Model Portfolio Update for 2017

After two years with no changes to my Couch Potato model portfolios, the 2017 edition comes with an update to the ETF version.

Before I get to the details, I feel compelled to stress that if you’re currently using the older ETF portfolio, there is absolutely no reason to change. The funds I’ve swapped here are a wee bit cheaper, but the cost of selling your existing ETFs and buying the new ones almost certainly outweighs the benefits. And if the transactions would involve realizing taxable gains, then making a switch is downright nutty. To put this in perspective, the new portfolios will reduce your management fees by 0.03% annually, which works out to 25 cents a month on every $10,000 invested.

I’ve also updated my  model portfolios page with historical returns to the end of 2016. As always, we’ve used actual fund performance wherever possible: for earlier periods we’ve used index data, subtracting the fund’s current MER to account for costs.

With that out of the way, here are the changes.

Zigging over to ZAG

First, I’ve replaced the Vanguard Canadian Aggregate Bond Index ETF (VAB) with the BMO Aggregate Bond Index ETF (ZAG). BMO’s aggressive cost-cutting has made ZAG the cheapest bond ETF in the country, with a management fee of just 0.09%. (Don’t be fooled by the old MER of 0.23% that still appears on the BMO website: the fee reduction took place in June 2016 and the fund needs 12 full months before it can report its updated MER.)

Another benefit of using ZAG is that it has a companion fund, the BMO Discount Bond Index ETF (ZDB), designed for taxable accounts. So if your portfolio includes bonds in both registered and non-registered accounts, you can use ZAG and ZDB to get similar exposure in both accounts with maximum tax-efficiency.

One small point to be aware of: VAB and ZAG have slightly different risk exposures. The Vanguard ETF is roughly 80% government bonds and 20% corporates, while ZAG is closer to 70% government and 30% corporates, which explains its slightly higher yield to maturity.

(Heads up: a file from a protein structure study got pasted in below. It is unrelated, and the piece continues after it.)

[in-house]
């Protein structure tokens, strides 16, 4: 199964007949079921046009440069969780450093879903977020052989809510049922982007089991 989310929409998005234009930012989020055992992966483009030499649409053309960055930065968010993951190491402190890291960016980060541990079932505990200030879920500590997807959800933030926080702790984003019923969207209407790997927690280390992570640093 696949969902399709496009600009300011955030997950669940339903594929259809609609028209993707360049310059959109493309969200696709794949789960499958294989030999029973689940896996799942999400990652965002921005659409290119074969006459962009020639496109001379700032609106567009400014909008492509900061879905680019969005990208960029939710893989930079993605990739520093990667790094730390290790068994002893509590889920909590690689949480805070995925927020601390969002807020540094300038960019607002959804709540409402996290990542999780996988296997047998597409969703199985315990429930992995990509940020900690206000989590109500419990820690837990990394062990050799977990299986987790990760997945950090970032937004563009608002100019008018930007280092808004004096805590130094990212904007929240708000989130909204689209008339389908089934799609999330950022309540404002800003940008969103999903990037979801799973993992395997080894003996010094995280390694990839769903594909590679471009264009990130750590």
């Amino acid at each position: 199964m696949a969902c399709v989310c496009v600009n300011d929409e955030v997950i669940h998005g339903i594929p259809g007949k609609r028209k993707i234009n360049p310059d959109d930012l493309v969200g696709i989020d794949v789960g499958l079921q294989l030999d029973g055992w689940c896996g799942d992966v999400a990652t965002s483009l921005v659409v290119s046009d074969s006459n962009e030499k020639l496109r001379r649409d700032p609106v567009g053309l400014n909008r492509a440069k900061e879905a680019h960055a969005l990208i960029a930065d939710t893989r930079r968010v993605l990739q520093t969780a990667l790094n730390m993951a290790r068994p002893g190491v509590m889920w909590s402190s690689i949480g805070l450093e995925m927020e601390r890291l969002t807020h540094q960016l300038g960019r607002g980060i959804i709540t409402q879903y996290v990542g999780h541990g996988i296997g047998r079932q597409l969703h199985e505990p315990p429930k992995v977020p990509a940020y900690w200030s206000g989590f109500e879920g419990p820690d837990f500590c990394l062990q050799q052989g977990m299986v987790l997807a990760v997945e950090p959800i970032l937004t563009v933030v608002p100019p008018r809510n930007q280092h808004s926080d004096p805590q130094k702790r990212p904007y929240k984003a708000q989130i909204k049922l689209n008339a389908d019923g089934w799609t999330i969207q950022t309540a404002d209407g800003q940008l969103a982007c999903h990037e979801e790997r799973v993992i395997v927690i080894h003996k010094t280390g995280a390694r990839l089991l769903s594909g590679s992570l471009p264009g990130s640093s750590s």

Worlds apart

The second change replaces the Vanguard FTSE Global All Cap ex Canada Index ETF (VXC) with the iShares Core MSCI All Country World ex Canada Index ETF (XAW). These funds cover the global equity markets outside Canada: they’re both about 55% United States, 35% international developed markets (Europe and the Asia-Pacific region), and 10% emerging markets.

XAW was launched just weeks after I launched my simplified ETF portfolios in 2015, and two years later it has emerged as a slightly better choice than its Vanguard counterpart. The lower fee is the most obvious advantage: with an MER of 0.22%, the iShares fund it’s five basis points cheaper. Less obvious is XAW’s tax advantage.

Although both of these funds hold several underlying US-listed ETFs, the iShares version uses a Canadian-listed ETF for international developed markets. This difference in structure means the Vanguard ETF will be subject to a greater amount of foreign withholding taxes. According to Justin Bender’s detailed analysis, this amounts to a drag of about 0.10% in an RRSP or TFSA (the difference would be smaller in a taxable account). Add that to VXC’s higher fee and the cost difference becomes significant in registered accounts.

Which option is right for you?

I haven’t made any changes to the other two model portfolio options, though I have stopped including performance data for the Tangerine Equity Growth Portfolio. This fund, which is 100% stocks, recently changed its target asset mix: it was previously 50% Canadian, 25% US, and 25% international. As of last November, it now holds equal amounts of all three asset classes. I think this makes it a more diversified fund, but the change makes its historical performance meaningless for anyone considering the fund today.

One of the age-old questions I get from readers is, “How do I know which option is right for me?” Many new investors look only at the differences in MER and immediately gravitate to the ETF version, even though one of the index mutual fund options would be more appropriate.

To help answer this question, I recently wrote a feature in MoneySense magazine that walks you through the decision-making process. It even includes a selector tool that asks you to describe your preferences and then suggests one of the three options. Both the article and the quiz are now linked on the model portfolios page.


165 Responses to Model Portfolio Update for 2017

  1. Canadian Couch Potato February 13, 2017 at 10:05 pm #

    @Nadine: Always great to hear from you. 🙂 I’m not sure what is going on here, because the return of XAW (or VCN) should be in the same ballpark as a proportional mix of VTI and VXUS. There are some differences, but they shouldn’t be large. I am wondering whether the currency conversion is throwing you off. Maybe this will add some context:

  2. Canadian Couch Potato February 13, 2017 at 10:08 pm #

    @Bev: Yes, I age (or more precisely, time horizon) affects the choice of bonds:

  3. Canadian Couch Potato February 13, 2017 at 10:10 pm #

    @Kelly: I think that strategy makes no sense for a Canadian investor (and is also a less than ideal strategy for an American investor). Remember that Buffett’s estate will be worth tens of billions and he has no real need to diversify.

  4. Landon February 14, 2017 at 1:15 am #

    Hi Dan,